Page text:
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The View from Castle Rock

The View from Castle Rock

Titel: The View from Castle Rock
Autoren: Alice Munro
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FOREWORD
    About ten or twelve years ago I began to take more than a random interest in the history of one side of my family, whose name was Laidlaw. There was a good deal of information lying around about them-really an unusual amount, considering that they were obscure and not prosperous, and living in the Ettrick Valley, which the Statistical Account of Scotland (1799) describes as having
no advantages.
I lived in Scotland for a few months, close to the Ettrick Valley, so I was able to find their names in the local histories in the Selkirk and Galashiels Public Libraries, and to find out what James Hogg had to say about them in
Blackwoods Magazine.
Hogg’s mother was a Laidlaw, and he took Walter Scott to see her when Scott was collecting ballads for
The Minstrelsy of the Scottish Border.
(She supplied some, though she later took offense at their being printed.) And I was lucky, in that every generation of our family seemed to produce somebody who went in for writing long, outspoken, sometimes outrageous letters, and detailed recollections. Scotland was the country, remember, where John Knox had decided that every child should learn to read and write, in some sort of village school, so that everybody could read the Bible.
    It didn’t stop there.
    I put all this material together over the years, and almost without my noticing what was happening, it began to shape itself, here and there, into something like stories. Some of the characters gave themselves to me in their own words, others rose out of their situations. Their words and my words, a curious re-creation of lives, in a given setting that was as truthful as our notion of the past can ever be.
    During these years I was also writing a special set of stories. These stories were not included in the books of fiction I put together, at regular intervals. Why not? I felt they didn’t belong. They were not memoirs but they were closer to my own life than the other stories I had written, even in the first person. In other first-person stories I had drawn on personal material, but then I did anything I wanted to with this material. Because the chief thing I was doing was making a story. In the stories I hadn’t collected I was not doing exactly that. I was doing something closer to what a memoir does-exploring a life, my own life, but not in an austere or rigorously factual way. I put myself in the center and wrote about that self, as searchingly as I could. But the figures around this self took on their own life and color and did things they had not done in reality. They joined the Salvation Army, they revealed that they had once lived in Chicago. One of them got himself electrocuted and another fired off a gun in a barn full of horses. In fact, some of these characters have moved so far from their beginnings that I cannot remember who they were to start with.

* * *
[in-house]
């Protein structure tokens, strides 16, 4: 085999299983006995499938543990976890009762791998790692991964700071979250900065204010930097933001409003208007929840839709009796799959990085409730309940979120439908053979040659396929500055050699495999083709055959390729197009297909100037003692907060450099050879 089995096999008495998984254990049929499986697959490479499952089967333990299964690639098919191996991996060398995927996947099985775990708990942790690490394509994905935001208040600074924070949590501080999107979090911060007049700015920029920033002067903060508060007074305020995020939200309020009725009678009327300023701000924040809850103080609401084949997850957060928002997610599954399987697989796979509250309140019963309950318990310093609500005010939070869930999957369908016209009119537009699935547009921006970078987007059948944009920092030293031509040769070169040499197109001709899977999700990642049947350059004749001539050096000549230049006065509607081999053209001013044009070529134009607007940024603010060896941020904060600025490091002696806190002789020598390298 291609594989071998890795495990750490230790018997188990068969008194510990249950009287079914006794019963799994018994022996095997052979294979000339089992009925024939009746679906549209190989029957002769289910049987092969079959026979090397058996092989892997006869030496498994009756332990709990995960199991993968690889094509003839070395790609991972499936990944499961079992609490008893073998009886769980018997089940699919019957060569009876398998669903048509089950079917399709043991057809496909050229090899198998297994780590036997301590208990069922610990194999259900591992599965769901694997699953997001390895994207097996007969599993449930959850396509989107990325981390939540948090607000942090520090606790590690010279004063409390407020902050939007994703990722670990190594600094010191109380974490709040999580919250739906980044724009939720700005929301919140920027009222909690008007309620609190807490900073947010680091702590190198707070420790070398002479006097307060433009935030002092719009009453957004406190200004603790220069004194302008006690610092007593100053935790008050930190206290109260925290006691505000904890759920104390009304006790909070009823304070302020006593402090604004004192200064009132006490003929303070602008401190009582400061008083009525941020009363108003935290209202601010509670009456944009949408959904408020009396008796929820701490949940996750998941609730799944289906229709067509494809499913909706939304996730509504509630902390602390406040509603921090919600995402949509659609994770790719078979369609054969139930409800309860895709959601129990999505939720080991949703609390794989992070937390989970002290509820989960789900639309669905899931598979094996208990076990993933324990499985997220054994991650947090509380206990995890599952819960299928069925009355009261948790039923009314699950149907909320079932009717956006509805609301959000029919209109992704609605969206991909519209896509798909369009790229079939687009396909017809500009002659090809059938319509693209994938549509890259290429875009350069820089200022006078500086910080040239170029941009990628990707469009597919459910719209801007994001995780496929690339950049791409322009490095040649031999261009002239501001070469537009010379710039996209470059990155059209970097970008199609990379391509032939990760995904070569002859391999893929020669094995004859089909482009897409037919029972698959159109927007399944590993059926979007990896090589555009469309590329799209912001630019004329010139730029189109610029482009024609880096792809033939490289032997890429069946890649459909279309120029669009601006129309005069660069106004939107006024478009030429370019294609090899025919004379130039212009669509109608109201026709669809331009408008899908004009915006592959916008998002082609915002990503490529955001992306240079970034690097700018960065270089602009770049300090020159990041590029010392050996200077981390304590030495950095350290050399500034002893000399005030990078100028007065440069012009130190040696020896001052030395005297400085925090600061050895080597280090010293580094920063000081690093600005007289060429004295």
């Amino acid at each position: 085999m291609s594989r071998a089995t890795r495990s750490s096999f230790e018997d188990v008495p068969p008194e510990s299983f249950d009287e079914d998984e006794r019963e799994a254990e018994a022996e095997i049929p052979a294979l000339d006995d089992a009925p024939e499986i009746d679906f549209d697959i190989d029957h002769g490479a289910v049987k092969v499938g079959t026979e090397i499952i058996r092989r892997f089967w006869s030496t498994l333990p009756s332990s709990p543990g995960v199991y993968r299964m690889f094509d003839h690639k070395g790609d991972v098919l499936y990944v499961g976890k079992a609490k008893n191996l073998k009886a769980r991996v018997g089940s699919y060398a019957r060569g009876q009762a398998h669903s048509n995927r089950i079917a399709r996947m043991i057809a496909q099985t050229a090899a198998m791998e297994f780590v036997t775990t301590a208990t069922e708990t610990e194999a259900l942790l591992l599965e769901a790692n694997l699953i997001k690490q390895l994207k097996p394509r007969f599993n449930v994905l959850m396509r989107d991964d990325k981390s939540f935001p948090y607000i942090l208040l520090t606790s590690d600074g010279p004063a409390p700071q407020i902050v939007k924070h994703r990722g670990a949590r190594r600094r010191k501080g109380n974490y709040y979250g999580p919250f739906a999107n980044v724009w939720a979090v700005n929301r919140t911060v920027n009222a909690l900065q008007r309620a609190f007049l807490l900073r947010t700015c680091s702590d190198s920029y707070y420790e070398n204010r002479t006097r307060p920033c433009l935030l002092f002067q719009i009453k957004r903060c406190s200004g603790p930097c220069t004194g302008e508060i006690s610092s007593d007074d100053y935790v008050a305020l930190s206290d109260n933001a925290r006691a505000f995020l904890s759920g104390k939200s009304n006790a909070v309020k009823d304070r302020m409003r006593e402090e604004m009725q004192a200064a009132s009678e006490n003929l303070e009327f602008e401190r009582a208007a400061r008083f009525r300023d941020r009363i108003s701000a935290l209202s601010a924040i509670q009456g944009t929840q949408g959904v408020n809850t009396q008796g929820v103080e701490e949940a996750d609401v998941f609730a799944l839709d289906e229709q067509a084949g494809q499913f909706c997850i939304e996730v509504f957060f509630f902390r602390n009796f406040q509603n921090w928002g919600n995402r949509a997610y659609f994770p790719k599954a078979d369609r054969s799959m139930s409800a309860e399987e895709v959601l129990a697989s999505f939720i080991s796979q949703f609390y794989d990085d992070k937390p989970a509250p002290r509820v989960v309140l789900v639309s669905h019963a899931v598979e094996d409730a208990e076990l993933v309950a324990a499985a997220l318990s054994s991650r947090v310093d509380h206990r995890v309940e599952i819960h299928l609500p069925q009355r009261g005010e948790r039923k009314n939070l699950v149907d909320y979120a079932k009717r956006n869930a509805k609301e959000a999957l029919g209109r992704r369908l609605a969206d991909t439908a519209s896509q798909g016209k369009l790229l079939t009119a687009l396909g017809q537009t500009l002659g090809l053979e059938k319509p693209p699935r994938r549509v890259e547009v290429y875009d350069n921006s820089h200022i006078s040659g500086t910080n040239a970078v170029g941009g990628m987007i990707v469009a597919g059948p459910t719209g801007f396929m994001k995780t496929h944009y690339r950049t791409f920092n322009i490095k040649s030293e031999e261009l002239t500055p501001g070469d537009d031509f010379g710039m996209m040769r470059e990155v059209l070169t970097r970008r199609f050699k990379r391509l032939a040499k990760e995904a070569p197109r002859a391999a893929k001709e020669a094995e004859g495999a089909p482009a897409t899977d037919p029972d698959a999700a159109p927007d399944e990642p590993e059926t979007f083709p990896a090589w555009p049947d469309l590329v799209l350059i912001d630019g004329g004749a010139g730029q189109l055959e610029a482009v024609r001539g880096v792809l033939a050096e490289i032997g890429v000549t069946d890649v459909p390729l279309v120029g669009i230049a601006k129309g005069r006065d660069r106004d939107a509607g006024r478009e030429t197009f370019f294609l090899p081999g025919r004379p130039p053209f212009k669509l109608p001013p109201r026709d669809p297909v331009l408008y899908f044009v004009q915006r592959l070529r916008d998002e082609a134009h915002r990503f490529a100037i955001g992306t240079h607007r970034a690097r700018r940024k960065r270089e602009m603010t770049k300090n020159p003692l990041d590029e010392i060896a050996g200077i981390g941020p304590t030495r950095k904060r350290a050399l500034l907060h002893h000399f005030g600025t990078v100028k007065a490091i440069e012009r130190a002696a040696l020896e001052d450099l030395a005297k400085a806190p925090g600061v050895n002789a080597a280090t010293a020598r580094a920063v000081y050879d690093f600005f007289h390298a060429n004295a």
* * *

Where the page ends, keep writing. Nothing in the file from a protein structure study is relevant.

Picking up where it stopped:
These are
stories.
    You could say that such stories pay more attention to the truth of a life than fiction usually does. But not enough to swear on. And the part of this book that might be called family history has expanded into fiction, but always within the outline of a true narrative. With these developments the two streams came close enough together that they seemed to me meant to flow in one channel, as they do in this book.

Part one. No Advantages

No Advantages
    This parish possesses no advantages. Upon the hills the soil is in many places mossy and fit for nothing. The air in general is moist. This is occasioned by the height of the hills which continually attract the clouds and the vapour that is continually exhaled from the mossy ground… The nearest market town is fifteen miles away and the roads so deep as to be almost impassable. The snow also at times is a great inconvenience, often for many months we can have no intercourse with mankind. And a great dis-advantage is the want of bridges so that the traveller is obstructed when the waters are swelled… Barley oats and potatoes are the only crops raised. Wheat rye turnips and cabbage are never attempted…
    There are ten proprietors of land in this parish: none of them resides in it.

    Contribution by the Minister of Ettrick Parish,
    in the county of Selkirk, to the Statistical Account
    of Scotland, 1799

    The Ettrick Valley lies about fifty miles due south of Edinburgh, and thirty or so miles north of the English border, which runs close to the wall Hadrian built to keep out the wild people from the north. During the reign of Antoninus later

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